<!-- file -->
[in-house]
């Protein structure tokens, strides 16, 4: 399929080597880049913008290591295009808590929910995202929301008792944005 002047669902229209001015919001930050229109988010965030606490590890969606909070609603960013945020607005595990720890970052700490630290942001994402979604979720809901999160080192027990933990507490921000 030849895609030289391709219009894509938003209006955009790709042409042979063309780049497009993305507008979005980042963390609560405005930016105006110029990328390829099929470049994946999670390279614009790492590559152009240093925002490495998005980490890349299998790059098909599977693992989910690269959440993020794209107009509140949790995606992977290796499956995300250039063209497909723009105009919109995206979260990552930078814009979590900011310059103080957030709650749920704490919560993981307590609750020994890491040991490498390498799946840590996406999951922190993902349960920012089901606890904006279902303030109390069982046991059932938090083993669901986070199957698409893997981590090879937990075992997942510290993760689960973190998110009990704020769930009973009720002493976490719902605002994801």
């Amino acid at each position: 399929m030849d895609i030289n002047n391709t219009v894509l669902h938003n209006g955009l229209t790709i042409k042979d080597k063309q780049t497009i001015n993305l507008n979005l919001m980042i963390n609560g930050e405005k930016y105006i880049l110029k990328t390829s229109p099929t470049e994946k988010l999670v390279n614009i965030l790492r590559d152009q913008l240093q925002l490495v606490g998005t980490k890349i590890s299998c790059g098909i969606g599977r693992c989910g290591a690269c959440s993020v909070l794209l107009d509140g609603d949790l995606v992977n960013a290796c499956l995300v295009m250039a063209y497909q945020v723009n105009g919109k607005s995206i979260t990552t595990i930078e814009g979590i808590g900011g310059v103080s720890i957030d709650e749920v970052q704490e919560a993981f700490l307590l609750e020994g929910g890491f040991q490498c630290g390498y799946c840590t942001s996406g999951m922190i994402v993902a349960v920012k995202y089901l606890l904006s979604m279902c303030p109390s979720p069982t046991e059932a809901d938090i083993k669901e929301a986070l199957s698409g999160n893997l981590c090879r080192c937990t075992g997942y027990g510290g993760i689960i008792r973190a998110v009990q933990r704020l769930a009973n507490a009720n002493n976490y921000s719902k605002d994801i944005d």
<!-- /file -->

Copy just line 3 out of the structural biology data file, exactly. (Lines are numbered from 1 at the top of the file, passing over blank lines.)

């Amino acid at each position: 399929m030849d895609i030289n002047n391709t219009v894509l669902h938003n209006g955009l229209t790709i042409k042979d080597k063309q780049t497009i001015n993305l507008n979005l919001m980042i963390n609560g930050e405005k930016y105006i880049l110029k990328t390829s229109p099929t470049e994946k988010l999670v390279n614009i965030l790492r590559d152009q913008l240093q925002l490495v606490g998005t980490k890349i590890s299998c790059g098909i969606g599977r693992c989910g290591a690269c959440s993020v909070l794209l107009d509140g609603d949790l995606v992977n960013a290796c499956l995300v295009m250039a063209y497909q945020v723009n105009g919109k607005s995206i979260t990552t595990i930078e814009g979590i808590g900011g310059v103080s720890i957030d709650e749920v970052q704490e919560a993981f700490l307590l609750e020994g929910g890491f040991q490498c630290g390498y799946c840590t942001s996406g999951m922190i994402v993902a349960v920012k995202y089901l606890l904006s979604m279902c303030p109390s979720p069982t046991e059932a809901d938090i083993k669901e929301a986070l199957s698409g999160n893997l981590c090879r080192c937990t075992g997942y027990g510290g993760i689960i008792r973190a998110v009990q933990r704020l769930a009973n507490a009720n002493n976490y921000s719902k605002d994801i944005d």